National laws, however, do not apply to other types of insurance including life, long-term care or disability policies. Some states have additional anti-discrimination protections, but few ban the use of genetic or health information in determining eligibility or premiums for these types of insurance.
FORCE strongly opposes any attempt to relax existing protections provided by the ACA, GINA and HIPAA. We support strengthening antidiscrimination and data privacy laws to safeguard health and genetic information, and strive to minimize or eliminate the ability of insurers to use this information in policy or premium decisions.
Advocating for Patient Safety
Genetic and Biomarker Testing
In recent years, there has been unparalleled growth in genetic testing for a hereditary predisposition to cancer. Similarly, there have been tremendous in biomarker testing to help detect cancer, predict how quickly cancer will grow or spread, select the best treatment and monitor response to therapy. It is crucial that these lab tests and diagnostics are accurate, reliable and safe. It is also important that appropriately trained healthcare providers guide patients in the selection and interpretation of these tests.
Surgeries, Therapies and Medical Devices
All surgeries, cancer therapies and medical devices, including breast implants, have certain risks. Understanding these risks is essential for patients to make informed healthcare decisions. FORCE is a proponent of informed decision-making based on credible patient education, choice and access to a broad range of FDA-approved or -cleared tests, treatments and devices.
Patient safety is of the utmost concern. FORCE supports quality research and evidence-based information about the benefits and risks of medical interventions and devices. We strongly advocate for accurate, understandable product labeling to facilitate informed decisions regarding surgeries, treatments and medical devices.
Only with research will we find better options for cancer screening, detection, treatment—and hopefully one day, prevention. Numerous factors contribute to good quality research including study design, infrastructure, funding, enrollment, reporting and more.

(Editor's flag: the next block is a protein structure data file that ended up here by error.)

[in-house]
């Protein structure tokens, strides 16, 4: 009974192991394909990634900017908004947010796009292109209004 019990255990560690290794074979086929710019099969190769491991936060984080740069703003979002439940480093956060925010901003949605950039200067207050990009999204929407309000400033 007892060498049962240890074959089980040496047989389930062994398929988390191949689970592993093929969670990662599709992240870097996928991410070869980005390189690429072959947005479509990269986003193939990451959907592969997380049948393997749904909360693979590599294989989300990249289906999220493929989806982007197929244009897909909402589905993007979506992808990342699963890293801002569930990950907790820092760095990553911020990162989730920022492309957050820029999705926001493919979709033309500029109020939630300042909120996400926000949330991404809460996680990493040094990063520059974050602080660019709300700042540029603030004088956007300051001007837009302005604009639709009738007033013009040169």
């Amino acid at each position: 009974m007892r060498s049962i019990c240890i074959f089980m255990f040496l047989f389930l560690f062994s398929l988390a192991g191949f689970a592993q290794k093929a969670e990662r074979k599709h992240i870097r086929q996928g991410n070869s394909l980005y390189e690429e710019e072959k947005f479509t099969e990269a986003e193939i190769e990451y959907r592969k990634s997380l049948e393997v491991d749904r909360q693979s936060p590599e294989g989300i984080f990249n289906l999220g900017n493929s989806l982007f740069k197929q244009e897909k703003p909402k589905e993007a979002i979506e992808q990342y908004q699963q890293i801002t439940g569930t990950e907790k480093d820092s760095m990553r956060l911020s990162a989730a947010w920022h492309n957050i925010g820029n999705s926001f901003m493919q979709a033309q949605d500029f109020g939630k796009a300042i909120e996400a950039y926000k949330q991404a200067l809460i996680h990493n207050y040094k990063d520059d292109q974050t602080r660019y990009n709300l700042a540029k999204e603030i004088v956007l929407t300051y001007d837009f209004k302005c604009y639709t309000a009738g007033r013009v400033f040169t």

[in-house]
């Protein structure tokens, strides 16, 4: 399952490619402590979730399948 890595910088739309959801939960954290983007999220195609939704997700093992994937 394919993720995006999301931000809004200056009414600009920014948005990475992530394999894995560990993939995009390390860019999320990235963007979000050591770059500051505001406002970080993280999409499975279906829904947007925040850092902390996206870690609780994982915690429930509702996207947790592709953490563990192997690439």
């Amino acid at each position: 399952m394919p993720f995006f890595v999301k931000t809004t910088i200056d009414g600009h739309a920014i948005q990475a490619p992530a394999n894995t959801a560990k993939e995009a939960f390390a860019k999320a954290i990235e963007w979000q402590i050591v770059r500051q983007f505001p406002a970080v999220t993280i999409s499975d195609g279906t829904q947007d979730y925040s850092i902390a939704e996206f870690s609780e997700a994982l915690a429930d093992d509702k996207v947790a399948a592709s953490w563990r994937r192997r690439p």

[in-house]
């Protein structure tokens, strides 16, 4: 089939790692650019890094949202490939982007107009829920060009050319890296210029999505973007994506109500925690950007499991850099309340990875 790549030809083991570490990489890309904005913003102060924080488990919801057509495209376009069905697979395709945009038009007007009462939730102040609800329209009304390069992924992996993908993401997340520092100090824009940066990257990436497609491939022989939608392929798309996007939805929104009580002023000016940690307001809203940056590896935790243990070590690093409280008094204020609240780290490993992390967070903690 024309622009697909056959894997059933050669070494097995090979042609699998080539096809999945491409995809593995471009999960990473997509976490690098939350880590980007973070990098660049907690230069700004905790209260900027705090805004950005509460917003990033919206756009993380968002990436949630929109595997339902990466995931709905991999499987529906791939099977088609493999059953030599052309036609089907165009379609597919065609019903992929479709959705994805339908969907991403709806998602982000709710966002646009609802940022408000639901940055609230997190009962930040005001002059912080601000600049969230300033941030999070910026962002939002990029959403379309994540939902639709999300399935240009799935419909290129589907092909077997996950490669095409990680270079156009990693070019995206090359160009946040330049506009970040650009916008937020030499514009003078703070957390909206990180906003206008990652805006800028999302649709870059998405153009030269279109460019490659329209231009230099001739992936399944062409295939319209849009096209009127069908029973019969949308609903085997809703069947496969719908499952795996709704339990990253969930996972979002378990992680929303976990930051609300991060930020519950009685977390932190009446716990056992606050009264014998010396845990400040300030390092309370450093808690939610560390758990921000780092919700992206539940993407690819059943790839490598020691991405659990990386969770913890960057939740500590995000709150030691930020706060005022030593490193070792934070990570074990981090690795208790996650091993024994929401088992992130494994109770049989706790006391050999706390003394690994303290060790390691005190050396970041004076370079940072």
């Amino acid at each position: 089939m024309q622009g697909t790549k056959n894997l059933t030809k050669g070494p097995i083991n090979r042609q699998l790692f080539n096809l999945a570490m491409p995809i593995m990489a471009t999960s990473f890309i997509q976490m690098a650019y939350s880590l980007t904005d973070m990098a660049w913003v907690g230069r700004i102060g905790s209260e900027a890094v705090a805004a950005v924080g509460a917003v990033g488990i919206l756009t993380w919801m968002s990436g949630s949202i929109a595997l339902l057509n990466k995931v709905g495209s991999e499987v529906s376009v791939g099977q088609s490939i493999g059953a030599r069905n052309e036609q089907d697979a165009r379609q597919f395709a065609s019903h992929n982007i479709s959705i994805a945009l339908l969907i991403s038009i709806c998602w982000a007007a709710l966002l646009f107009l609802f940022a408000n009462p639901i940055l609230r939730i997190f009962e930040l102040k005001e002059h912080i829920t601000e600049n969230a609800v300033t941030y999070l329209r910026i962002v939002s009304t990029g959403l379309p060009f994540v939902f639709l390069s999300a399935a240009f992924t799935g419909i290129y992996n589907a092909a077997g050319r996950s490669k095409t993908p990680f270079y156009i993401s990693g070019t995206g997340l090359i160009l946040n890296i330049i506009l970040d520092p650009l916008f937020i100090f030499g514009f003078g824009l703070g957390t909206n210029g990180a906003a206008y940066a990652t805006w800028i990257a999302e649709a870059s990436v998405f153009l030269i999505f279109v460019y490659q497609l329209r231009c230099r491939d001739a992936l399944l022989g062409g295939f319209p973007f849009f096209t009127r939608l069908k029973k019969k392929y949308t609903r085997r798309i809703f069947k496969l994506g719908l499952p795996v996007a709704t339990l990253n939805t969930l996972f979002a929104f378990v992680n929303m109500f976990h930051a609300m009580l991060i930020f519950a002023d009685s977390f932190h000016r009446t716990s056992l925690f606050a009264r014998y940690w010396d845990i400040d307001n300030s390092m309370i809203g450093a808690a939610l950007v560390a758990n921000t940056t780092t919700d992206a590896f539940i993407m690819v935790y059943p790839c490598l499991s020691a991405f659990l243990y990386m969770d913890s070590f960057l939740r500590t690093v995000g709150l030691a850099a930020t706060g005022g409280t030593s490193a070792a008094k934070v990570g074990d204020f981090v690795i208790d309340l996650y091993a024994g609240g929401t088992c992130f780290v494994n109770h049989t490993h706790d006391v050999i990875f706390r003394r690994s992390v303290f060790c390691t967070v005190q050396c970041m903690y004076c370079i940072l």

FORCE is committed to supporting research by educating our community about clinical trials, collaborating in study recruitment, training and engaging patient advocates to work with researchers and advocating for sustained or increased funding for federally sponsored research programs.
Reducing Health Disparities
Healthy People 2020 describes health disparities as “a particular type of health difference that is closely linked with social, economic, and/or environmental disadvantage. Health disparities adversely affect groups of people who have systematically experienced greater obstacles to health based on their racial or ethnic group; religion; socioeconomic status; gender; age; mental health; cognitive, sensory, or physical disability; sexual orientation or gender identity; geographic location; or other characteristics historically linked to discrimination or exclusion.”
These disparities may include differences in the presence of a disease such as cancer, health outcomes or access to healthcare.
FORCE is committed to health equity by addressing—through supporting research, policy and programs—the factors that may contribute to health disparities. In partnership with other organizations, healthcare providers and institutions, researchers, patients and their families, we seek action at the national, state, local and organizational levels to focus on the issues, needs and research to address health disparities and work toward positive change.